A Manx Grammar in the German Language.

THE existence of a Manx Grammar in German is known to only few persons, and references thereto in literature are still fewer. Attention was first called to it by Prince L. L. Bonaparte, the distinguished philologist, who had a copy of the work containing it in his library which left this country [England] about ten years ago for Chicago. The Prince considered it a "really good Manx grammar."

The work in question, which is very scarce, is in two volumes entitled "Ferienschriften. Vermischte abhandlungen zur geschichte der deutschen und keltischen sprache," and was published in Halle in 1847 and 1852 by its author, Dr. Heinrich Leo, a German philologist. The Manx grammar is the third article in volume I and occupies pages 117 to 242.

In the introduction Dr. Leo describes how, when he desired to direct his attention to the study of the Celtic languages, and Manx in particular, he tried to obtain a copy of Dr. Kelly’s Manx Grammar (1804) from the principal libraries in Germany and afterwards through the second-hand booksellers in England, but in vain. The work had become very scarce. There remained nothing for him, he says, but to master it (Manx) by the help of the New Testament published by the Bible Society. His method is instructive. Unlike Kelly, he states, who had the language in its living fulness before his eyes, he had to learn it as a dead language, and his first step was to read the Manx Testament through, comparing it with an Irish translation; then he read it through again in order to draw up an index of the entire store of words and phrases, and yet again with the object of the grammar in view.

The main portion (Formenlehre) is divided into nine sections as follows :—

I. Articles.

II. Declensions of substantives, adjectives,and pronouns (the latter including contractions of prepositions therewith).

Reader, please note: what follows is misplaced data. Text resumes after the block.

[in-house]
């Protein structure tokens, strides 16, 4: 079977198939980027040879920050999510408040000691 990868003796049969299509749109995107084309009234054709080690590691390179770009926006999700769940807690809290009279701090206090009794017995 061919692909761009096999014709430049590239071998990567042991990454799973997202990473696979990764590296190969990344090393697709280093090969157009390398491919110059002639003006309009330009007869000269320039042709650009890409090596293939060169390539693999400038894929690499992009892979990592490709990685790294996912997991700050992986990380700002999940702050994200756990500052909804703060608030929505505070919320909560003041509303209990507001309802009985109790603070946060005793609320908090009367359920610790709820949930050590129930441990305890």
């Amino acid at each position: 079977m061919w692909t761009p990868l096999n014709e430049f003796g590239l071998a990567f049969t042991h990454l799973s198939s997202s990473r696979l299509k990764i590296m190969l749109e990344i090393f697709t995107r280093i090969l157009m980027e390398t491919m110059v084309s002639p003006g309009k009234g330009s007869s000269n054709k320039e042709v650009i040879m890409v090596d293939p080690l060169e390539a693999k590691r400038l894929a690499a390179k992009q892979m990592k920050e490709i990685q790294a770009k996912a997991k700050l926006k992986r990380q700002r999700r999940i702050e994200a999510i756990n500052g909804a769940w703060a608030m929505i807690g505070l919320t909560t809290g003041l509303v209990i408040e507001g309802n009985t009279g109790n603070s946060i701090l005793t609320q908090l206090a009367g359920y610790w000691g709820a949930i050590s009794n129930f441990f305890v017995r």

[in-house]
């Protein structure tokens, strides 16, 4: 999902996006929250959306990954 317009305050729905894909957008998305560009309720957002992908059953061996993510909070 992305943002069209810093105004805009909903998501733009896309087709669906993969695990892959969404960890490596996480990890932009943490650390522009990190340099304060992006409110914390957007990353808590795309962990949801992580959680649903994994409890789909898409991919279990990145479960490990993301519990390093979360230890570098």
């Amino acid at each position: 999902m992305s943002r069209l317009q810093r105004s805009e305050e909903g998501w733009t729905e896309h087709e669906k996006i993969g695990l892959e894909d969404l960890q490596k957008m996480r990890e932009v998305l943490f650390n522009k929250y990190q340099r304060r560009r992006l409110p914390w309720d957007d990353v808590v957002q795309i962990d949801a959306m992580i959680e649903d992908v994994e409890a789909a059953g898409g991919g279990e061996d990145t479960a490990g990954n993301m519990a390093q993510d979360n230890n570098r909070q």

III. Numerals.

IV. Verbs.

(a) Periphrastic conjugation and the "progressive substantives."
( b) Auxiliary verbs dy ye and jannoo
(c) to (f) Formation of present, preterite, future and potential.
(g) The "consuetudinalis" or verbal form of agli.
(h) Paradigm of a regular Manx verb (moylley)topraise),including simple verbal and periphrastic formation.
(i) (j) Irregular verbs and those with-out personal inflections.

V. Substantive formation of derived substantives, besides the "progressive substantive."

VI to IX. Prepositions, conjunctions, adverbs, in-terjections.

Numerous forms of ellipsis and aspiration are incidentally dealt with.

The Grammar has many good points. It does not follow the lines of the Latin Grammar as in the case of Dr. Kelly’s Manx Grammar, for which he has been taken to task by later critics. The use and forms of words are illustrated by many quotations from the New Testament of passages where they occur, and the needs of syntax are thereby met. Considering the limited material at command the work testifies to the skill and industry of its author. But at the same time it cannot be regarded as a practical or successful Grammar, because of the many gaps which had to be supplied by surmise or by analogy with Scotch Gaelic, and Dr. Leo’s deductions are unfortunately often not in accord with fact.

Other articles in "Ferienschriften" are also of Manx interest, notably those on the relationship of the German language to the Celtic languages. A large number of selected words are given with their equivalents in the various branches of Celtic, including Manx. Volume II contains inter alia, an Irish Grammar, compiled by Dr. Leo, much on the same lines as his Manx Grammar.



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